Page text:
Through a $175,100 Energy Efficiency and Conservation Block Grant, Huntersville will replace outdated athletic field lighting for two ball fields at North Mecklenburg Park.
The federal funds were awarded to the town as part of the American Recovery and Reinvestment Act and will cover nearly all project costs. The town will pick up extra expenses if needed.
The 20-year-old lighting system at the town park off Old Statesville Road near Sam Furr Road does not meet current town ordinances, but was grandfathered in more than five years ago. The new remote-controlled, energy-efficient system is scheduled to be up and running by summer.
The lighting system for the park's other two ball fields was installed in 2001 and doesn't need upgrades.
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The deteriorating lighting system with its wooden poles was the obvious fix for the amount of funding given to the town, said Bobby Williams, Huntersville's management assistant.
"We were already contemplating this project, but did not have the funds to pay for it as budgets everywhere are tightening," he said.
The old system costs about $15,000 a year to run.
Michael Jaycocks, Huntersville Parks and Recreation director, estimates the project will reduce the lighting system's energy consumption by 20 percent and will save the town $1,000 per field annually on electricity alone. It also will free up staff normally required to be on site to operate and maintain the lights.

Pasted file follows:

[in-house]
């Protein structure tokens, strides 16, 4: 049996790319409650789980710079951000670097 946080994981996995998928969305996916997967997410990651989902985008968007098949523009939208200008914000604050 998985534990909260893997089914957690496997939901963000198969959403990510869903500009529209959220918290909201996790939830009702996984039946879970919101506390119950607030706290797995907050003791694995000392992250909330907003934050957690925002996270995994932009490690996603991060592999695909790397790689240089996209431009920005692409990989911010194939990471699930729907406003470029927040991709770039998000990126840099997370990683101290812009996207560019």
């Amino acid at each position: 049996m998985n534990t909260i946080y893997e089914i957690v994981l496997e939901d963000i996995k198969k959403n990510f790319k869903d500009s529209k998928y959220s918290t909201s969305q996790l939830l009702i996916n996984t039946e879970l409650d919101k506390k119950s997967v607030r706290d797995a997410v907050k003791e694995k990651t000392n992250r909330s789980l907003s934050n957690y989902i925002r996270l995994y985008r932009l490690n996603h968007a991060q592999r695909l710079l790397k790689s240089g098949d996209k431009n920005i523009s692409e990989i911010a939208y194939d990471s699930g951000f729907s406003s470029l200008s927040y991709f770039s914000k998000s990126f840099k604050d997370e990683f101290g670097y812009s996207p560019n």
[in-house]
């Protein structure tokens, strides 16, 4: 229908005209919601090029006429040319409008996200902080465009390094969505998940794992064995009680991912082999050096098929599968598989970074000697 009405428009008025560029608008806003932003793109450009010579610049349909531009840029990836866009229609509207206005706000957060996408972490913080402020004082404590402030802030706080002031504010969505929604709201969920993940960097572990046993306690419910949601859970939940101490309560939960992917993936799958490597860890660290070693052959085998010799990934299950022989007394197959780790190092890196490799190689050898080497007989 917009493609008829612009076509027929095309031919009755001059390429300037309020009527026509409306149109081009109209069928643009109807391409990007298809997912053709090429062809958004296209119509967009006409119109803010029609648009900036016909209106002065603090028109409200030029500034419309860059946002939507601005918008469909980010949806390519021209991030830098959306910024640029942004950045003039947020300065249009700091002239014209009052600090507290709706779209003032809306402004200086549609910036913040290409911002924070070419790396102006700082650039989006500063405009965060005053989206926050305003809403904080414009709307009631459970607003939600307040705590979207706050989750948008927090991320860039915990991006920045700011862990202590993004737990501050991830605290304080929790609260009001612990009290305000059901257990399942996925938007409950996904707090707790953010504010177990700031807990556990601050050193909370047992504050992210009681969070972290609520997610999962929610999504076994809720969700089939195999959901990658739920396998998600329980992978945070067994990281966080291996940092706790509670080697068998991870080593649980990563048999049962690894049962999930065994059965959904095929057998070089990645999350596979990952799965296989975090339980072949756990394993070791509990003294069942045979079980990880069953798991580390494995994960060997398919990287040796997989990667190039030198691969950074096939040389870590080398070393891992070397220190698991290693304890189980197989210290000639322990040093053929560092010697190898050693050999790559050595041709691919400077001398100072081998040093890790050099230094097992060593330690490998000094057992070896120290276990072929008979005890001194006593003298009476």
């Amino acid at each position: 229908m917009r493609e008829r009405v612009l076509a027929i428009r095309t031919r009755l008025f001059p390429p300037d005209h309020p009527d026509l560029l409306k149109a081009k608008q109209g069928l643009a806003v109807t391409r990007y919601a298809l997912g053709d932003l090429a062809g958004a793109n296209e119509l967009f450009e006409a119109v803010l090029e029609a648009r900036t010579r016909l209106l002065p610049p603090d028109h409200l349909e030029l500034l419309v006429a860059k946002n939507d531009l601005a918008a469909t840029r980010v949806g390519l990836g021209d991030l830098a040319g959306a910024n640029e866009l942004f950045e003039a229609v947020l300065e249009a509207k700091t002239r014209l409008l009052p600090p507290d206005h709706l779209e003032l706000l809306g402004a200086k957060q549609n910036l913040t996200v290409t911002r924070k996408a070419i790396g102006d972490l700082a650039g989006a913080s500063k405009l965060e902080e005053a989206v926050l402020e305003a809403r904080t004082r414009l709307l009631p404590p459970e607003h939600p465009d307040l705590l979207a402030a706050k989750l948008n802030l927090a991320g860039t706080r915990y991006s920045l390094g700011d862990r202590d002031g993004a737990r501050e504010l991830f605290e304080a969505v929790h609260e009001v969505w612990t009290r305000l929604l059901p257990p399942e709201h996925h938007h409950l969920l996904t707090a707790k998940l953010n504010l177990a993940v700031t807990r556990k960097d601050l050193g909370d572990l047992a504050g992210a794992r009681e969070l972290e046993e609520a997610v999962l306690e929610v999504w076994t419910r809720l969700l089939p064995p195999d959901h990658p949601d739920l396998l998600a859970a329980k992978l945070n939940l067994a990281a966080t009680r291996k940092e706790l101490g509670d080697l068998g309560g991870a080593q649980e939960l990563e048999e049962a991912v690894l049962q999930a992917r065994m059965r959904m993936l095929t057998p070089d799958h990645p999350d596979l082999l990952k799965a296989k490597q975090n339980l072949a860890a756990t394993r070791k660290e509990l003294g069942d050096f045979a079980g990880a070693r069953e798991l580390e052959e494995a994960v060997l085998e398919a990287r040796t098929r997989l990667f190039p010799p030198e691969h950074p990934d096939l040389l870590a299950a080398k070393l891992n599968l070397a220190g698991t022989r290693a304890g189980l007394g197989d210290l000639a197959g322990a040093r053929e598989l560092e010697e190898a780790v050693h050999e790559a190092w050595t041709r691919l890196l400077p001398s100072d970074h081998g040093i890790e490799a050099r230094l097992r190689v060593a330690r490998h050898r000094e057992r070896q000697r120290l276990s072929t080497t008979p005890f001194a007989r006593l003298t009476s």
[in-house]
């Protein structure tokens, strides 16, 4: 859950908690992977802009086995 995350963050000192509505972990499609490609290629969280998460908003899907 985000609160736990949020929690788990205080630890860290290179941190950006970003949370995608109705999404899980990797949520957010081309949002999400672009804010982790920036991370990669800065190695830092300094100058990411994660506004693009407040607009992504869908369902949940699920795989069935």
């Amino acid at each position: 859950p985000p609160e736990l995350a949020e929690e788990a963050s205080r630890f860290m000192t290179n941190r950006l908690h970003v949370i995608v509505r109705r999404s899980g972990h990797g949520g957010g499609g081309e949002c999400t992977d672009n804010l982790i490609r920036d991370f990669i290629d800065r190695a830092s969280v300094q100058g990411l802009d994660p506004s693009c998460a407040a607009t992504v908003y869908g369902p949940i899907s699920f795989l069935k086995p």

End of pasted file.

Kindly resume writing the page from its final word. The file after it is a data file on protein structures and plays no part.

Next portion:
There also will be a dramatic decrease in outages and bulb replacements, Jaycocks said. At $59 per bulb, plus staff time to install them, savings will be relatively noticeable over time.
"It's been our list and we're glad to have the opportunity to take this project on," Jaycocks said.
The fields are heavily used by adult and youth leagues, school teams and the public, Jaycocks said. Not including practices, the park's four fields host about 600 games a year.
The high-tech system also can be turned on and off using pass codes, which can be given to coaches and others who use the fields, again minimizing paid staff involvement. The system's anti-glare technology will provide more consistent lighting and help make the fields safer for players as well.
The town of Huntersville received an allocated amount of funding based on its population of about 40,000, the 21st most populated town in N.C, Jaycocks said. Huntersville was among the top 25 cities/towns in the state to receive funding from the ARRA program.
Most of the town's facilities were built within the past 10 years, and some are currently scheduled for replacement, so the town decided that retrofitting existing buildings wasn't the best way to use the funding.
There also were needs at Huntersville Family Fitness and Aquatics, Williams said, but provisions of the grant exclude swimming pools from receiving ARRA funding.